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Being nosy


#1
I would not personally wear, or recommend that anyone wear, the
bitter fruit of sweatshop labor. It's just not pretty. 

Lee, my friend, I am totally with you on this. I want to ask a
question: people, how are the sales? If there is something in which I
do not believe, then it is certainly macro-economical data. The GNP
in the US is growing, but this doesn’t mean a thing. The real issues

  • for those who are not super rich anyway - are jobs and job
    security. In 3 years time, 2.7 million jobs got lost in the USA. It
    would be interesting to know how this effects the sale of jewelry. Do
    you sell less than, say, 3 years ago? How much less? Do you think
    that people substitute, for example, do they buy Sterling jewelry
    instead of gold these days? 10K instead of 14 or 18K? Do people buy
    more earrings instead of rings? Do they go back to traditional
    designs instead of more daring things? Basically, what is the
    behavior of the consumers towards jewelry these days? Best, Will

#2
Basically, what is the behavior of the consumers towards jewelry
these days? 

Well, Will, I see a lot of difference. First, I was selling things
from $35 to $500 (silver or silver and titanium, mostly). Then, I
was selling only low-end things, under $100, with the most notable
exception often my fellow-artists. This year, even my perrenial
best-selling earrings (which I had stopped making out of boredom,
and brought back due to popular demand) didn’t move. They cost $48.
People would come into my booth and rave over them, say, “Oh, I just
LOVE these, oh they’re so great”, then not part with even $48. This
in affluent suburbs of Chicago.

Everyone I talk to says the same thing. A very well-known jeweler
(not on this forum, as far as I know) who is really an industry unto
himself, told me he used to do 9-10 shows a year, plus all his other
stuff, and now he does 19 to make the same money. So, if he and his
ilk are doubling their shows, the competition to even get in is
really fierce, and once you get there, you go home empty-handed.

But I’m not bitter. Just broke. Well, gotta go work,

–Noel


#3

I have several friends , Doctors, that have very fine jewelry,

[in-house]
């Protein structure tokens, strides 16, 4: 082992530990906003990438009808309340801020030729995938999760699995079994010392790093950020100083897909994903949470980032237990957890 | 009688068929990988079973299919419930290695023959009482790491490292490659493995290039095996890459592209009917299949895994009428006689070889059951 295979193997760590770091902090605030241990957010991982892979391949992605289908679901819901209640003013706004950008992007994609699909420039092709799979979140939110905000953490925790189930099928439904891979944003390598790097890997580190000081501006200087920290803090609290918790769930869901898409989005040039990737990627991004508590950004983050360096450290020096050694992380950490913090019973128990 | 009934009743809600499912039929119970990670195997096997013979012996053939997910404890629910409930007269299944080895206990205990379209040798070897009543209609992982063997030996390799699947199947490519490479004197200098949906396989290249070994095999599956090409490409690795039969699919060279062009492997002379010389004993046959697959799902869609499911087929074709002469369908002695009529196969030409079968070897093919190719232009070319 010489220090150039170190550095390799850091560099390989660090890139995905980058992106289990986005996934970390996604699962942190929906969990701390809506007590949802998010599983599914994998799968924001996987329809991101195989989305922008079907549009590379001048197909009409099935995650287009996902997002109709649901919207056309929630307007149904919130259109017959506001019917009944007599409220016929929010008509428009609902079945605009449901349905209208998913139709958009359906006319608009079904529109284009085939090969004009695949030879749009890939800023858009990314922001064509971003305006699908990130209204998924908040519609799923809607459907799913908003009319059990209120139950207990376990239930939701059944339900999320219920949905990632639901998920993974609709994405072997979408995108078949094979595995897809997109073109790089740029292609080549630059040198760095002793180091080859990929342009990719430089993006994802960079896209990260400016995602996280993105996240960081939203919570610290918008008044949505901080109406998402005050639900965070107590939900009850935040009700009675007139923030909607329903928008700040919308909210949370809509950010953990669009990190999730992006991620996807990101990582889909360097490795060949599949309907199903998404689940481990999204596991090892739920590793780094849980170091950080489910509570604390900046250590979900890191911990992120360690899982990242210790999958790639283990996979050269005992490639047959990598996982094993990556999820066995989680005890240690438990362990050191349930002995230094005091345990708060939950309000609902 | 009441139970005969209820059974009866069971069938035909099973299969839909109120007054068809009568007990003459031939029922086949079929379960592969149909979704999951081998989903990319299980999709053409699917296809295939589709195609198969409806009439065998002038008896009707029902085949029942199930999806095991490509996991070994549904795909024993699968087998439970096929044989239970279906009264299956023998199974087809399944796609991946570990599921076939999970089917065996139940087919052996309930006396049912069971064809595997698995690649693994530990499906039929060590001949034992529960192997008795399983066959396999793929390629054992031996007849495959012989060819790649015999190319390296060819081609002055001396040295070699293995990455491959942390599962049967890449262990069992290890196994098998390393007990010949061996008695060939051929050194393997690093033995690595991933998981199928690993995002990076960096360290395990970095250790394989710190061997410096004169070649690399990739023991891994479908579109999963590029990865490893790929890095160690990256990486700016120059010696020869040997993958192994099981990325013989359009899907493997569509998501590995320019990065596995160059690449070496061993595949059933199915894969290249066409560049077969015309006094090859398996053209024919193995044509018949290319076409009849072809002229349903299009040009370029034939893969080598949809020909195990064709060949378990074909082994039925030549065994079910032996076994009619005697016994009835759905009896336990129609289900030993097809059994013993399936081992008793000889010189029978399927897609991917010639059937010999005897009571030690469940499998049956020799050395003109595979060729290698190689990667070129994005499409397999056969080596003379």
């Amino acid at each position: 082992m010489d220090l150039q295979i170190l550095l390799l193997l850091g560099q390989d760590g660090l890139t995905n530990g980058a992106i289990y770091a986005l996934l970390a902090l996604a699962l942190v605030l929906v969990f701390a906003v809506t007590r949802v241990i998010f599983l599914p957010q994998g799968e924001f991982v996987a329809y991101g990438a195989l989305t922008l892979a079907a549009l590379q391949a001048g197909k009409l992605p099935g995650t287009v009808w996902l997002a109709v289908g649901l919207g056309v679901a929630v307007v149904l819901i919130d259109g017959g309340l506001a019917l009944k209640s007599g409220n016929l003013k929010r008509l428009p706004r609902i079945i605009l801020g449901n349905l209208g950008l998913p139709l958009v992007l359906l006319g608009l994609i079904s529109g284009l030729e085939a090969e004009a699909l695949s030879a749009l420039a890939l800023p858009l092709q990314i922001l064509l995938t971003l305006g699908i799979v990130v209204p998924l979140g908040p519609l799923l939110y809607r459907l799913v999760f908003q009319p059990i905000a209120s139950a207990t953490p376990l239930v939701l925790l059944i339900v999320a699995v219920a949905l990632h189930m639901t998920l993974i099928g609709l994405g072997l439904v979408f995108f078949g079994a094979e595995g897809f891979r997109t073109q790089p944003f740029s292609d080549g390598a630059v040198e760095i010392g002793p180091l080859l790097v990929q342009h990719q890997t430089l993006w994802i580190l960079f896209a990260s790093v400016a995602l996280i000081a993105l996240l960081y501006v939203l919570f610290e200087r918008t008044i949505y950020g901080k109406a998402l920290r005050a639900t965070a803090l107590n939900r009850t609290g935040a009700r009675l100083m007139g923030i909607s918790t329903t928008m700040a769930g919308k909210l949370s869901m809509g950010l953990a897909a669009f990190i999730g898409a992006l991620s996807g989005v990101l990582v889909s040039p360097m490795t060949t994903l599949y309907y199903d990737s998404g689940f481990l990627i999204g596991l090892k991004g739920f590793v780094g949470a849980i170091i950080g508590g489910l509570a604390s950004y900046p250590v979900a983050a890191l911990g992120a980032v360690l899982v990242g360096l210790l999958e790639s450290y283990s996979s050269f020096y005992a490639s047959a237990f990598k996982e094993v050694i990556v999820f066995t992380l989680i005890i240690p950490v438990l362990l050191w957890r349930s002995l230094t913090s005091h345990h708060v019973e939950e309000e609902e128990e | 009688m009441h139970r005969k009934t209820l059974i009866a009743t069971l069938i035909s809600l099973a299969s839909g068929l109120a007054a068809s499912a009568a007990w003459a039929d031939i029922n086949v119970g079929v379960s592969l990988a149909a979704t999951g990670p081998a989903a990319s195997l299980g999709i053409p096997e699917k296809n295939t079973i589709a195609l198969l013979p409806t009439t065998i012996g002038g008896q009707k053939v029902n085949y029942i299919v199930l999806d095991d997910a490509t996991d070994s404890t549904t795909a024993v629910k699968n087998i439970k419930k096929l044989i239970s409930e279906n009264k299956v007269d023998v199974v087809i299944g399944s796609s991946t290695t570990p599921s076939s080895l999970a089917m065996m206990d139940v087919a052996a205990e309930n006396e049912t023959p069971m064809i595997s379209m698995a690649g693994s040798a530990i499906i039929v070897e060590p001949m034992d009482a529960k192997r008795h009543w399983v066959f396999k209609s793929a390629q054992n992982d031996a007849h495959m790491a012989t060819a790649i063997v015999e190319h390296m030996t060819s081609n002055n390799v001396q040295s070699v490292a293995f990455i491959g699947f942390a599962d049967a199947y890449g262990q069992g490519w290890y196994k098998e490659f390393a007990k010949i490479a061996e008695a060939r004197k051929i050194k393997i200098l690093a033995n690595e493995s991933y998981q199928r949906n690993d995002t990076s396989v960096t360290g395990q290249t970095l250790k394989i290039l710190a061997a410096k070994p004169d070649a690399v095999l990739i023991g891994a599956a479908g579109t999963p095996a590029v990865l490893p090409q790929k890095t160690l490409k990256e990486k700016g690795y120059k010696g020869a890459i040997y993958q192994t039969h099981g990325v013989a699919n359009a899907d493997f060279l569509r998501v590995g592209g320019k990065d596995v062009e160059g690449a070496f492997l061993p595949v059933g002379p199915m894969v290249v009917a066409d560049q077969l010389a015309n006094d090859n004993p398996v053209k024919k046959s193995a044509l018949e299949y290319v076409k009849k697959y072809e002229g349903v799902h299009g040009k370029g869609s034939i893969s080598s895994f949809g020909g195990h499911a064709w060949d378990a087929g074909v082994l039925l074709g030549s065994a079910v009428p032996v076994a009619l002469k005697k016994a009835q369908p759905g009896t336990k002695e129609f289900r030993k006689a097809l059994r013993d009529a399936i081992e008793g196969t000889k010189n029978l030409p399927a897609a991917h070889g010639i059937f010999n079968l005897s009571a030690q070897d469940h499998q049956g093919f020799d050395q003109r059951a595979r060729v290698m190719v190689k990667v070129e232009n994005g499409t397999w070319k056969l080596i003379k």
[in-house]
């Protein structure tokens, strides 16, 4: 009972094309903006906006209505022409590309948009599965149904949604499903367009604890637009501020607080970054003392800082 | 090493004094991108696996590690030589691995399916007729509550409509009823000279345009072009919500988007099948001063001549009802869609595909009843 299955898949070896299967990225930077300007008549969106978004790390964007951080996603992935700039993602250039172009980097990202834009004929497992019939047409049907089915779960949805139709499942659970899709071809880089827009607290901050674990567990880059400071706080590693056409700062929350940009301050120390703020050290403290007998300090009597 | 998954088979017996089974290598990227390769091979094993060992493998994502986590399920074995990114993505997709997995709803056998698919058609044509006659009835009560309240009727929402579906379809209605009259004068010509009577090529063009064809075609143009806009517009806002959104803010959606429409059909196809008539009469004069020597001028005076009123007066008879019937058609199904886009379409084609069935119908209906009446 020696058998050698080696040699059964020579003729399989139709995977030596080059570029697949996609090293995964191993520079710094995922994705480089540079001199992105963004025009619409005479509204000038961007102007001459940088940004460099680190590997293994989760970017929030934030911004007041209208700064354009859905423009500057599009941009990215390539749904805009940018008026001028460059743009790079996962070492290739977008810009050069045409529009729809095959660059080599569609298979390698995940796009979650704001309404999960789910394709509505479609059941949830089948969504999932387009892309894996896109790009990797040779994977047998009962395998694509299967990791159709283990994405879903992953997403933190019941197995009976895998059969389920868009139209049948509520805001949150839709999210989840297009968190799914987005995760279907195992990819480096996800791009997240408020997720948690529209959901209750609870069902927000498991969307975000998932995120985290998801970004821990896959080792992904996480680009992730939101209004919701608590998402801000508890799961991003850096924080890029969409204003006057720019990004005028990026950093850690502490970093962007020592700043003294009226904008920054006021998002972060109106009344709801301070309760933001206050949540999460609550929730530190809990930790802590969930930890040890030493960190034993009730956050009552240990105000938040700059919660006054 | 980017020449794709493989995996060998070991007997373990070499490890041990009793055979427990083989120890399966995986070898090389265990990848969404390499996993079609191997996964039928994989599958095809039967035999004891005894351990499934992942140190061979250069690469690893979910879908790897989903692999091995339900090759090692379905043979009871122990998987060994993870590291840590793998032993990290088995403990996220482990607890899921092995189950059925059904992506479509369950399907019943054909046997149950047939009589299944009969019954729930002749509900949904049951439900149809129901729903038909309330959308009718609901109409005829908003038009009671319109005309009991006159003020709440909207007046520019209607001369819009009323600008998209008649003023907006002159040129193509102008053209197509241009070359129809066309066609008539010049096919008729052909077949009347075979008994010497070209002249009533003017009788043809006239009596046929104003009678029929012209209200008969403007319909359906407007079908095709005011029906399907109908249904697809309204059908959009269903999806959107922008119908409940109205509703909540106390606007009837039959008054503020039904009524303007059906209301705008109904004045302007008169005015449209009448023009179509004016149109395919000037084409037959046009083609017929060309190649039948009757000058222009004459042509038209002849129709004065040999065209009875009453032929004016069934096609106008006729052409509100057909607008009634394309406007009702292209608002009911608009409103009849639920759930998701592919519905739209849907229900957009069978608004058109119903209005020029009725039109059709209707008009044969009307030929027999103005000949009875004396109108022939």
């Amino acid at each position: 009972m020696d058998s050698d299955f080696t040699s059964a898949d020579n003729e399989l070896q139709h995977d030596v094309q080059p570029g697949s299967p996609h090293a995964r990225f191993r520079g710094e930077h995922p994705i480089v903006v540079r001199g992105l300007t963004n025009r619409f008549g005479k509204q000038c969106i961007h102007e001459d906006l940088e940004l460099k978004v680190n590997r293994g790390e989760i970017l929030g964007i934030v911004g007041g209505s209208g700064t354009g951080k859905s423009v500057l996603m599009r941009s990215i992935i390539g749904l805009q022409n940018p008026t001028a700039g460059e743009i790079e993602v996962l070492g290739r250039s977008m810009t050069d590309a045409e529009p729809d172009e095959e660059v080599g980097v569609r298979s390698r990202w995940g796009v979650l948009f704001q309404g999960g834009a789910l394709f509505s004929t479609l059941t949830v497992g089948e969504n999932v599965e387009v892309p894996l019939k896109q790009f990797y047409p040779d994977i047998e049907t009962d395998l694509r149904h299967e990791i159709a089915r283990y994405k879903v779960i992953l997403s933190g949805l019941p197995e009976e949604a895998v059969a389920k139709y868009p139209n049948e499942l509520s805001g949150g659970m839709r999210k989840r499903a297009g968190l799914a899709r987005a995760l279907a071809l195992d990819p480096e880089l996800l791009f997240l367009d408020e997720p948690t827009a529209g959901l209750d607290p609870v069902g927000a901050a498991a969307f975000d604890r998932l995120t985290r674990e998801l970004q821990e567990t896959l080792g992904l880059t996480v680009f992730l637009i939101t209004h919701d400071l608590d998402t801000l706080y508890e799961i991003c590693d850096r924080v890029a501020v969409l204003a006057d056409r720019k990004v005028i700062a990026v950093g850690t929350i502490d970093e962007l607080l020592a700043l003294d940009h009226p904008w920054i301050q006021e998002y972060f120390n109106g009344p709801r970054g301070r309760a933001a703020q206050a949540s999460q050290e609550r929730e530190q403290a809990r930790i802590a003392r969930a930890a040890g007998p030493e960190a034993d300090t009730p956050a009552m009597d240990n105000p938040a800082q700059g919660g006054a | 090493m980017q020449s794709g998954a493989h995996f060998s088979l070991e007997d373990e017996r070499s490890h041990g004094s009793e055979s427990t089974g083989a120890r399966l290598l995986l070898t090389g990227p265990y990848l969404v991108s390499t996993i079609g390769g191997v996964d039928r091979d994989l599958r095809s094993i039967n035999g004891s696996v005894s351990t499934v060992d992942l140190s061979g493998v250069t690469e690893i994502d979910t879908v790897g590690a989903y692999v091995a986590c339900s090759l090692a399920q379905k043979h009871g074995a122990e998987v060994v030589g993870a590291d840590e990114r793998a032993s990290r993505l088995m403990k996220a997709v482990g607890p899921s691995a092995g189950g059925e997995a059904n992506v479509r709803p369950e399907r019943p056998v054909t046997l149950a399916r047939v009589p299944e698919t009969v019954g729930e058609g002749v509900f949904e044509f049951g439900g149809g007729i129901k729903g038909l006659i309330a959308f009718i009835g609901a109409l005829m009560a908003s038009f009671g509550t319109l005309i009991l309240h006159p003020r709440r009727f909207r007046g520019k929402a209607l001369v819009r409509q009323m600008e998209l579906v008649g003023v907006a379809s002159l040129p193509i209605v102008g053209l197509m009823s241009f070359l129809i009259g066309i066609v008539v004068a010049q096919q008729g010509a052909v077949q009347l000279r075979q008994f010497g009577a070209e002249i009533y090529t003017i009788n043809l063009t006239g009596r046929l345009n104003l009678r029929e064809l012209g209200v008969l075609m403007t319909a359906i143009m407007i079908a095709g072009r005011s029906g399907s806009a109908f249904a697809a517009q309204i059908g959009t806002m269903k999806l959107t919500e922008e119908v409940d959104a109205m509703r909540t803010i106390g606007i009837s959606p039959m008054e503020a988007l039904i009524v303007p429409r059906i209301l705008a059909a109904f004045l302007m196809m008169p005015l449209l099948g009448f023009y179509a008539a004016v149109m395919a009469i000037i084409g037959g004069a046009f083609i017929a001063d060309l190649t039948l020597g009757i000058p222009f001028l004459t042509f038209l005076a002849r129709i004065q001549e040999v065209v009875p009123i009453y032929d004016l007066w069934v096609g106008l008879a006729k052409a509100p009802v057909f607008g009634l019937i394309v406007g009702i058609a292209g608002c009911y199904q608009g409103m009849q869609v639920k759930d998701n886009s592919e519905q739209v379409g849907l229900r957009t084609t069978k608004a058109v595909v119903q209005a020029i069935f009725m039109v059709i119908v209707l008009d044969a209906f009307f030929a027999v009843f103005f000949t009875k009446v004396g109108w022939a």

excellent diamonds, gold, Rollex. But , because he and his wife lost
a lot of it through a hold up in Chicago, he now wears knock offs and
CZ’s , replicas of their real stuff, when they travel through out the
US and other places. Its easier to loose that kind of jewelry than
the real thing. What they had made is hard to tell from the real
thing. Even the gold bracelets are plated. He even has knock off
Rollex that he wears away from home.


#4

All, Wearing knock-offs of fine jewelry is a form of self-delusion.
When you are traveling abroad, or in any major city for that matter,
ostentation of any kind is a magnet for dopers and other criminal
types. They loudly exclaim “mug me”. Assuming that thieves can tell
the real from the faux at a distance is an exercise in folly. And,
after all, the old world values of conspicuously displaying social
rank are superficial and pompous. Unfortunately, those of us who deal
in fine jewelry will have to consider the aforementioned realities
when we project our future business
possibilities…Ron at Mills Gem, Los Osos, Ca.


#5
     Basically, what is the behavior of the consumers towards
jewelry these days? 

Hi Orchidians;

I’m a wholesale trade shop owner/operator, so I have limited
perspective on the retail end, but I’m absolutely buried in work.
Here’s what I’m busy with:

Retailers who can’t afford to go to the big trade shows and pick up
lines are going to gem shows, picking out good deals on loose stones,
and I’m making up inventory for them using these stones for cost of
labor plus any materials I add to the project.

Retailers who can’t afford competent in-house jewelers are having me
design and make their custom work for customers who have something
they are looking for specifically that they can’t find anywhere, or
they have an idea and I flesh it out for them and make it happen in
the form of a personalized article of jeweler.

Two Estate dealers are going through the scrap bins of retailers
picking up basket cases. And they are buying this stuff from other
dealers, everyone in the hopes of finding someone who can fix the
flaws in an otherwise valuable antique. I study these for the
feasibility of “resurrection” and refurbish them when possible and
cost effective. They, in turn, sell them at estate jewelry shows for
huge markups. I have one entire safe full of this stuff.

Endless repairs of sentimentally valued but fairly inexpensive
jewelry, or jewelry that is worn every day and is part of somebody’s
habit of getting dressed every morning, including worn bridal
jewelry.

Occasional custom and setting jobs from distant retailers, most of
whom are bench people themselves, usually stuff that’s dicey,
difficult, or just generally requiring very high skill level and
experience, and cases where their customers expect exceptional
workmanship.

I’ve made some very, very attractive production pieces, at price
points of $75-$300, and tried to move these at craft fairs. The
one-of-a-kind pieces sell occasionally, the production stuff sits and
gathers dust or one or two pieces sell over a weekend. I mean, I
thought this stuff was irresistible, especially at the price. Used
to be, I could never keep my own work in the cases, so I’m wondering
if I’m slipping.

I’m busy as hell, and just barely hanging on since I’m trying to
sustain a couple of jobs for some very capable and deserving
employees at wholesale prices. I’ve also been told, repeatedly, that
my prices are way too low, and this is probably right, but I’m in a
very depressed economy here in Central NY and I need my accounts to
stay in business.

David L. Huffman